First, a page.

UK Jewish Film Festival

Interview: Joan Rivers

October 29, 2010

Joan Rivers stands on-stage in a concert hall in the wilds of Wisconsin, regaling a packed audience with her trademark brand of edgy humour. Suddenly a man complains in a loud voice about a gag she has made on the subject of deafness. He announces he is walking out. Rivers, visibly shaken, subjects him to a volley of invective as he leaves the auditorium.


Where you can catch the Chasidic drug mules

By Jennifer Lipman, October 22, 2010

What do drug-smuggling Chasids, Joan Rivers and a Yiddish version of Shakespeare have in common? They are all coming to London next month as part of the UK Jewish Film Festival.

Now in its 14th year, the 2010 UKJFF has a packed programme, including a Chinese cartoon about Shanghai’s Jewish refugees during the Holocaust and the comic tale of an strictly Orthodox baseball team.

Of the 66 films being screened, nearly 50 are premieres, with the opening-night audience treated to an exclusive preview of The Debt, a thriller starring Helen Mirren as a former Mossad agent.


UK Jewish Film Festival trailer: So, Mrs Cohen

By Jennifer Lipman, September 29, 2010
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A taste of what is on offer at this year's UK Jewish Film Festival, which runs from November 4 to 21. Read more about the festival here.


Graham Norton, Al Murray and the Jewish joke

By Jenni Frazer, September 28, 2010

Al Murray is telling a Jewish joke. And Davina McCall and Brian Ferry are joining in. And, oh, look, there's actor Miranda Hart. And Boy George.

And writer Sanjeev Bhaskar (whose shrug goes right up past his ears). And that burlesque dancer, the fabulously named Immodesty Blaize. And comedians Shazia Mirza and Phil Cornwell. And tv presenter Jamie Theakston. And isn't that Graham Norton?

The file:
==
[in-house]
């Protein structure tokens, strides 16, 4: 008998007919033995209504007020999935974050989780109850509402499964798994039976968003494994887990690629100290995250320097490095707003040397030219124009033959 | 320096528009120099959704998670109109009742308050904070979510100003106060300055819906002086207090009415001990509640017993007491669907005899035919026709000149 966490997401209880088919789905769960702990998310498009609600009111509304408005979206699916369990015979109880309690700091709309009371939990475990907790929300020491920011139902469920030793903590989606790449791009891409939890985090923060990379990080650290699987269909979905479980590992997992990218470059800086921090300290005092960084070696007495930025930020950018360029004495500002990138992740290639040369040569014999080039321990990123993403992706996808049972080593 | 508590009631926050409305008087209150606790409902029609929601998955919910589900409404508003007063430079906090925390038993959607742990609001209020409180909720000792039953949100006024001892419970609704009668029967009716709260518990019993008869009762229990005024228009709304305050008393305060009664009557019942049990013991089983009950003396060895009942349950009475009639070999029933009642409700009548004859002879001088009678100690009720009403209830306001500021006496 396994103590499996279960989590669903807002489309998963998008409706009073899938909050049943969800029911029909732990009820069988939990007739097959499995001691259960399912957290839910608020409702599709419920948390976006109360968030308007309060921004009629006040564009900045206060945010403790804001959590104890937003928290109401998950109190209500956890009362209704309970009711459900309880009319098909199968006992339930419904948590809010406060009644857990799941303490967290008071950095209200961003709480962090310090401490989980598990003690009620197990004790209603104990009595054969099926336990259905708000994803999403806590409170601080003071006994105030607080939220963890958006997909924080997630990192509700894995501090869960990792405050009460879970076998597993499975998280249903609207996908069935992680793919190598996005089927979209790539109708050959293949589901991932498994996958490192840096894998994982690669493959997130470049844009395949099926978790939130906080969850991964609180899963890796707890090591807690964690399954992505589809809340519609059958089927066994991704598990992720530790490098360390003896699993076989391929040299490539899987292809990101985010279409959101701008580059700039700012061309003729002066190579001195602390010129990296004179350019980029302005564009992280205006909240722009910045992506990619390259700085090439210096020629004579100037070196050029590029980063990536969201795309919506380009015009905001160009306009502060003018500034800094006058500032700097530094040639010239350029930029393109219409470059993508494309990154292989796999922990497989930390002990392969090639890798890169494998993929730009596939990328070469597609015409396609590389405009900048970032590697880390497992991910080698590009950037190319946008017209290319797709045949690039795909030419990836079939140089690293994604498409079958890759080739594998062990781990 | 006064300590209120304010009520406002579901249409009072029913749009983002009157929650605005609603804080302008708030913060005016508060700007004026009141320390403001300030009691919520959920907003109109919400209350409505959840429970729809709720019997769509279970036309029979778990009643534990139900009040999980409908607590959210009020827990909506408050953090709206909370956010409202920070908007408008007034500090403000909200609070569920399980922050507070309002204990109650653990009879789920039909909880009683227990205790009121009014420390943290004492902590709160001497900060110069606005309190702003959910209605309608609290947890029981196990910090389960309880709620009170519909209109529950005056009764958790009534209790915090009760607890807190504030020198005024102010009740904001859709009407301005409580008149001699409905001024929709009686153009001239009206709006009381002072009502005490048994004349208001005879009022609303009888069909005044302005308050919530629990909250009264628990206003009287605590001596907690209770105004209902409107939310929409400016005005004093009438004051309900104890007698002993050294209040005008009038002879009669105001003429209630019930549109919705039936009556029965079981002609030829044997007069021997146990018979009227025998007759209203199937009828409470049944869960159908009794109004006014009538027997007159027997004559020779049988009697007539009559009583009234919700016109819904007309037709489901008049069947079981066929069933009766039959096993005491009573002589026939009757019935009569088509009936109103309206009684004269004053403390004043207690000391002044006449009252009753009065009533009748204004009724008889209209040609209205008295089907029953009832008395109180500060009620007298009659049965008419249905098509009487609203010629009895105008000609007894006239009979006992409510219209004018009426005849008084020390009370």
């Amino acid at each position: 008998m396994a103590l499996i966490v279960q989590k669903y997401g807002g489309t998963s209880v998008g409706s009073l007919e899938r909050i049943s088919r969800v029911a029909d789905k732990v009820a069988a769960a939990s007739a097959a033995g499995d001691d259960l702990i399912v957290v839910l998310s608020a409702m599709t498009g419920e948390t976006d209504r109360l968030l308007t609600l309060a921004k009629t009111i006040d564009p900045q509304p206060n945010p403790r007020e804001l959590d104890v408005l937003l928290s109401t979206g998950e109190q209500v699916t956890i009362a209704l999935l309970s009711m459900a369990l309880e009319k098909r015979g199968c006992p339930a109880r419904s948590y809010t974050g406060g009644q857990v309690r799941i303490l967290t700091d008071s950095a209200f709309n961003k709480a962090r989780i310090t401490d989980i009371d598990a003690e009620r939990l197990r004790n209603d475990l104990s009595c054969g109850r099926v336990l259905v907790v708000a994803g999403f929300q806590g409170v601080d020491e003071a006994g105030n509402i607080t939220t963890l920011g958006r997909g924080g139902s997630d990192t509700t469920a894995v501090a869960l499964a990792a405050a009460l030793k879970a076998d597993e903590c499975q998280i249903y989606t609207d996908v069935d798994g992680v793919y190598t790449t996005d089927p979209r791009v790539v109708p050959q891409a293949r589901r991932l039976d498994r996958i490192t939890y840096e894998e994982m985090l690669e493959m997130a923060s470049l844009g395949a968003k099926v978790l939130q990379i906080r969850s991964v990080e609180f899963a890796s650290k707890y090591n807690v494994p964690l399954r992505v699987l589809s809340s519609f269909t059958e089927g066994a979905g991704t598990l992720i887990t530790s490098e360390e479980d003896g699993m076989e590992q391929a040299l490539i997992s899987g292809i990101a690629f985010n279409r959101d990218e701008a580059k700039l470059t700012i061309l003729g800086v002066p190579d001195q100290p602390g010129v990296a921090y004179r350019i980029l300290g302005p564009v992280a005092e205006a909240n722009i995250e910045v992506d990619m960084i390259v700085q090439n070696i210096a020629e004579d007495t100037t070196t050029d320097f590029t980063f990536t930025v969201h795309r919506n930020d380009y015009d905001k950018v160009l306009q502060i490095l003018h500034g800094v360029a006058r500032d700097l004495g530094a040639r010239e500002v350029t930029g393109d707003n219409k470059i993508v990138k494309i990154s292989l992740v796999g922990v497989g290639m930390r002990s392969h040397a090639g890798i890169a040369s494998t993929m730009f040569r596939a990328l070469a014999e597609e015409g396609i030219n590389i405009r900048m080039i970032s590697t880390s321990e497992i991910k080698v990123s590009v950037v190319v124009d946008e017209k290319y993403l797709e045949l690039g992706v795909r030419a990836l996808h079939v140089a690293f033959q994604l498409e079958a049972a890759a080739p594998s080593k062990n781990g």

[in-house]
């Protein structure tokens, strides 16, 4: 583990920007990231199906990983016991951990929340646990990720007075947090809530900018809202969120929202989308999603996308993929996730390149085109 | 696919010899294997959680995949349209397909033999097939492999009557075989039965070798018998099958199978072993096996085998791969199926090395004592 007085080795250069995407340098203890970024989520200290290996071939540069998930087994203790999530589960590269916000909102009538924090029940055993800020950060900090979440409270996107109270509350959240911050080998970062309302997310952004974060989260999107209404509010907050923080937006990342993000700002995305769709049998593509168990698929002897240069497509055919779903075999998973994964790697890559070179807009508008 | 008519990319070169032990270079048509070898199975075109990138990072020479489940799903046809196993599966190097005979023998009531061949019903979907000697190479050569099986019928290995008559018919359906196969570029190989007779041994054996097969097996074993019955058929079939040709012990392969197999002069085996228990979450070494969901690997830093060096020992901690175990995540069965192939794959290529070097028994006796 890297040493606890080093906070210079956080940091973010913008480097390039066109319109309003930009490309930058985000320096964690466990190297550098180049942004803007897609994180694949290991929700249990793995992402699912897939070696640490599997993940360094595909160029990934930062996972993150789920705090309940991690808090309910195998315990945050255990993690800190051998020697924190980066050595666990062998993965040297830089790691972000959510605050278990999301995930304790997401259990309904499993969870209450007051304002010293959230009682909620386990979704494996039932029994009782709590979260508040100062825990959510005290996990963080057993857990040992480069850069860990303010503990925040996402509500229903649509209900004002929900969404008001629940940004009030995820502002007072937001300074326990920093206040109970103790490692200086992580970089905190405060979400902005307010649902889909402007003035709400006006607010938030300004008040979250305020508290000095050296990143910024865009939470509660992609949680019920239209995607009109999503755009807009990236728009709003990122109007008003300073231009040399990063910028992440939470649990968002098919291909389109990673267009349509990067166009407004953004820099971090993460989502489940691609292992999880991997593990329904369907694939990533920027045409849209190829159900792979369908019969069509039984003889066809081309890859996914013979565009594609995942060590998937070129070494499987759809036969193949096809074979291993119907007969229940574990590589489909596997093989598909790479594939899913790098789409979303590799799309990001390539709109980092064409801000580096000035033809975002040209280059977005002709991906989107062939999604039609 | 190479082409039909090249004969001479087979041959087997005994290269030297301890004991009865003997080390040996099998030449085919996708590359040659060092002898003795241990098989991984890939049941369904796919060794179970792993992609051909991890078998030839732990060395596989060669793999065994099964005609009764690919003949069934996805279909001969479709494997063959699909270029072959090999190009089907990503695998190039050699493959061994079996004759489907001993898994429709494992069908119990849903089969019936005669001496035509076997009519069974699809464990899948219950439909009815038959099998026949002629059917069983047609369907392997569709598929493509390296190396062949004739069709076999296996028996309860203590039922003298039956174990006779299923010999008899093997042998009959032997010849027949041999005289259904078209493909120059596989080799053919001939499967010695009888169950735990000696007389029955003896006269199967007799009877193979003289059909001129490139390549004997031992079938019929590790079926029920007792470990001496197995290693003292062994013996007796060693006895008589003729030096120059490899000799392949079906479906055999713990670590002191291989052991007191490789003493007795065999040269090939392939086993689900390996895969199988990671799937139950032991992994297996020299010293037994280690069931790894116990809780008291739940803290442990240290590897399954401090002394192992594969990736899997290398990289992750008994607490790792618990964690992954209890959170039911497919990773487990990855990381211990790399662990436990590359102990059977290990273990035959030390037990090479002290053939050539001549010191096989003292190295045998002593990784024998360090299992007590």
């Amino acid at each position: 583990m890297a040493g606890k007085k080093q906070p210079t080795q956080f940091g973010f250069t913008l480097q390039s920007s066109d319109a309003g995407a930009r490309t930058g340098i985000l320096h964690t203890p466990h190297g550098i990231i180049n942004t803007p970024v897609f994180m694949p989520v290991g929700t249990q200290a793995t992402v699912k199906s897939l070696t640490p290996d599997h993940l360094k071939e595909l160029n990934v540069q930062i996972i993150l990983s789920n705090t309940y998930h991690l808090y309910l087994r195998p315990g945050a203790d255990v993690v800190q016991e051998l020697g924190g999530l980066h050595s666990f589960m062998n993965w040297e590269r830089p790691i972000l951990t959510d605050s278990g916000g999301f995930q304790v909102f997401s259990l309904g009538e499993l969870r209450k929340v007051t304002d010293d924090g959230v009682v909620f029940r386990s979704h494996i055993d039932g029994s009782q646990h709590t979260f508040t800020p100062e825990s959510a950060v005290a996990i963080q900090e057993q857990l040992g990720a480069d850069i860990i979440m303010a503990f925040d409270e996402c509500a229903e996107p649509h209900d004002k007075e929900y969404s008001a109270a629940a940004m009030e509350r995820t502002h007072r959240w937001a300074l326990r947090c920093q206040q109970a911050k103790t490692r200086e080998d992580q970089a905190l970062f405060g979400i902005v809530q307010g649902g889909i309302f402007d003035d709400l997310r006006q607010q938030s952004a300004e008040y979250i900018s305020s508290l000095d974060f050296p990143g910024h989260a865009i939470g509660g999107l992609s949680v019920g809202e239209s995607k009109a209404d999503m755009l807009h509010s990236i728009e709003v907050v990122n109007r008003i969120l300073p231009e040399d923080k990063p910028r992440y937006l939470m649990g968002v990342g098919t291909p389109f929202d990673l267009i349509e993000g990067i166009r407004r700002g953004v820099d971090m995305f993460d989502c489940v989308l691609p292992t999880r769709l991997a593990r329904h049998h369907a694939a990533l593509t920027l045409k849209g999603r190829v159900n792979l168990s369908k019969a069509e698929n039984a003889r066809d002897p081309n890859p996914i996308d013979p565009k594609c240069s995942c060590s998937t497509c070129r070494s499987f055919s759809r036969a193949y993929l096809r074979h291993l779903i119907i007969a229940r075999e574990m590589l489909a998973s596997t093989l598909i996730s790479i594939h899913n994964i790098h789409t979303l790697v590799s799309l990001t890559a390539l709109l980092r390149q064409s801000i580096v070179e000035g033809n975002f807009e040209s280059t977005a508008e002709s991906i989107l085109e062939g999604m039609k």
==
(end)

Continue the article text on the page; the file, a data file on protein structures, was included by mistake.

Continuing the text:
UK Jewish film festival ’09: it’s a wrap

By Jessica Elgot, November 26, 2009

It took 10,000 audience members, 65 films, 14 venues and two very talented Jewish brothers, but after a jam-packed 13 days, the UK Jewish Film Festival drew to a close last week.

The festival, which screened a record-breaking 31 UK film premieres, closed in London on Thursday night with the screening of Hello Goodbye and the presentation of the Shoresh Charitable Prize.

Israeli comedy A Matter of Size and documentary film Praying with Lior won the awards after voting by the festival audiences.


UK Jewish Film Festival: the finale

By Jessica Elgot, November 20, 2009

The UK Jewish Film Festival drew to a close this week, with the screening of Hello Goodbye and the presentation of The Shoresh Charitable Prize.

Israeli comedy A Matter of Size together with documentary film ‘Praying with Lior’ have won the award, which was voted by the festival audiences.


Review: Hello Goodbye

By Jenni Frazer, November 20, 2009

All the international star power of Gerard Depardieu and Fanny Ardant cannot really rescue this thin comedy drama about the perils faced by a smart Parisian couple when they have a joint mid-life crisis which makes them move to Israel.

Alain Gaash ("with two 'a's") is a typical secular Parisian Jew, a well-respected gynaecologist with a gorgeous but apparently not very bright wife, Gisele, who converted to Judaism when the couple married 25 years before.(Quite how Alain, who was never circumcised, got to marry in shul, is not explained at this point.)


Campaign to help people with learning disabilities be barmitzvah

By Robyn Rosen, November 19, 2009

A national campaign which encourages synagogues and Jewish organisations to include people with learning disabilities has been launched.

The Inclusion Campaign was launched on Sunday at the UK premiere of the documentary film Praying with Lior, at the UK Jewish Film Festival.

The campaign, led by learning disability charity the Judith Trust, asks congregations to initiate practical steps to ensure that people with learning disabilities have a greater involvement in religious and communal life.


Review: Praying with Lior

By Jessica Elgot, November 16, 2009

Lior Liebling is 13 years old. He likes wrestling with his brother, annoying his little sister, and is finding it hard to concentrate on writing his Dvar Torah. But Lior is no ordinary barmitzvah.

Lior has Downs Syndrome. That he can undertake a barmitzvah at all is astounding. But perhaps even more compelling is that what Lior loves most in the world is davening, leading some in his congregation to believe he is ‘close to God’, a spiritual genius.


Interview: A Serious Man's Fred Melamed

By Jessica Elgot, November 16, 2009

The Coen brothers' A Serious Man has been hailed as their "Jewish masterpiece", but its cast is a far cry from the celeb-fest of Burn After Reading and No Country For Old Men.

Fred Melamed, despite starring in nine Woody Allen movies, is one of the cast of relative unknowns. He plays slimy love rival Sy Abelman to Michael Stuhlbarg’s protagonist Larry Gopnik, and he has been nominated for a Gotham Independent Film Award for his work.